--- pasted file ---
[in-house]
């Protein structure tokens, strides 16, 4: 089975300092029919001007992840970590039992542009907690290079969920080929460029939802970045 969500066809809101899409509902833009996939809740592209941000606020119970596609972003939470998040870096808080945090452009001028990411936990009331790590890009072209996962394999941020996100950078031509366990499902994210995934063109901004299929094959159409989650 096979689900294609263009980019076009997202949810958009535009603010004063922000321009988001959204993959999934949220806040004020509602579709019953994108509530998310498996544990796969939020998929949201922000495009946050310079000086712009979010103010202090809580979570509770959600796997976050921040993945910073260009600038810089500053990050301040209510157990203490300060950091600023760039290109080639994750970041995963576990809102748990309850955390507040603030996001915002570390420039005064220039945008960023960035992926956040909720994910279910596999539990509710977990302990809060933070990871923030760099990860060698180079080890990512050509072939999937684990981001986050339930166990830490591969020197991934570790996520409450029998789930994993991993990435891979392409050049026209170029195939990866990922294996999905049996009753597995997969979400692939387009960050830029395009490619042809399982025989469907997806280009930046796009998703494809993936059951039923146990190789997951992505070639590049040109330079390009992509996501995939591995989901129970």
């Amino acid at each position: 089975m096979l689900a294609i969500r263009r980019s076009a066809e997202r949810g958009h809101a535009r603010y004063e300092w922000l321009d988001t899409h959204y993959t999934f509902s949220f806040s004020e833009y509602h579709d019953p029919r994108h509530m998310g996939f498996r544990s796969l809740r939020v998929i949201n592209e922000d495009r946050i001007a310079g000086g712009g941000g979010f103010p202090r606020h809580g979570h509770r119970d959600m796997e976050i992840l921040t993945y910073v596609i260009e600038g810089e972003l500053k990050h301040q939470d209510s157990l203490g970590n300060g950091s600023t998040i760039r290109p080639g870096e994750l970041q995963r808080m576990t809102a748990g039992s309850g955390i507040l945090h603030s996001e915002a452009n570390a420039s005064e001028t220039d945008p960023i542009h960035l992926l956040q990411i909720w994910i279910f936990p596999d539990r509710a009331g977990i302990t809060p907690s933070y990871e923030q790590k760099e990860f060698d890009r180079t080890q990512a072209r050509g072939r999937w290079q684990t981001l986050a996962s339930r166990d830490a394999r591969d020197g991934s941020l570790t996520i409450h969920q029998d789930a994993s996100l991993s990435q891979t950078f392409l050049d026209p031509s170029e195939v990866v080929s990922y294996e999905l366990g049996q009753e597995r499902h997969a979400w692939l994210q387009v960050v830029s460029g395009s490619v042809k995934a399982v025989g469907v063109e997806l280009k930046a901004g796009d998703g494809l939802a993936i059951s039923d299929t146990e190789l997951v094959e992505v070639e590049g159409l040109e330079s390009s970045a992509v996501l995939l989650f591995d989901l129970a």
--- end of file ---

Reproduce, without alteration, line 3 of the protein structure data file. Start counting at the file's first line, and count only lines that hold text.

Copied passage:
């Amino acid at each position: 089975m096979l689900a294609i969500r263009r980019s076009a066809e997202r949810g958009h809101a535009r603010y004063e300092w922000l321009d988001t899409h959204y993959t999934f509902s949220f806040s004020e833009y509602h579709d019953p029919r994108h509530m998310g996939f498996r544990s796969l809740r939020v998929i949201n592209e922000d495009r946050i001007a310079g000086g712009g941000g979010f103010p202090r606020h809580g979570h509770r119970d959600m796997e976050i992840l921040t993945y910073v596609i260009e600038g810089e972003l500053k990050h301040q939470d209510s157990l203490g970590n300060g950091s600023t998040i760039r290109p080639g870096e994750l970041q995963r808080m576990t809102a748990g039992s309850g955390i507040l945090h603030s996001e915002a452009n570390a420039s005064e001028t220039d945008p960023i542009h960035l992926l956040q990411i909720w994910i279910f936990p596999d539990r509710a009331g977990i302990t809060p907690s933070y990871e923030q790590k760099e990860f060698d890009r180079t080890q990512a072209r050509g072939r999937w290079q684990t981001l986050a996962s339930r166990d830490a394999r591969d020197g991934s941020l570790t996520i409450h969920q029998d789930a994993s996100l991993s990435q891979t950078f392409l050049d026209p031509s170029e195939v990866v080929s990922y294996e999905l366990g049996q009753e597995r499902h997969a979400w692939l994210q387009v960050v830029s460029g395009s490619v042809k995934a399982v025989g469907v063109e997806l280009k930046a901004g796009d998703g494809l939802a993936i059951s039923d299929t146990e190789l997951v094959e992505v070639e590049g159409l040109e330079s390009s970045a992509v996501l995939l989650f591995d989901l129970a």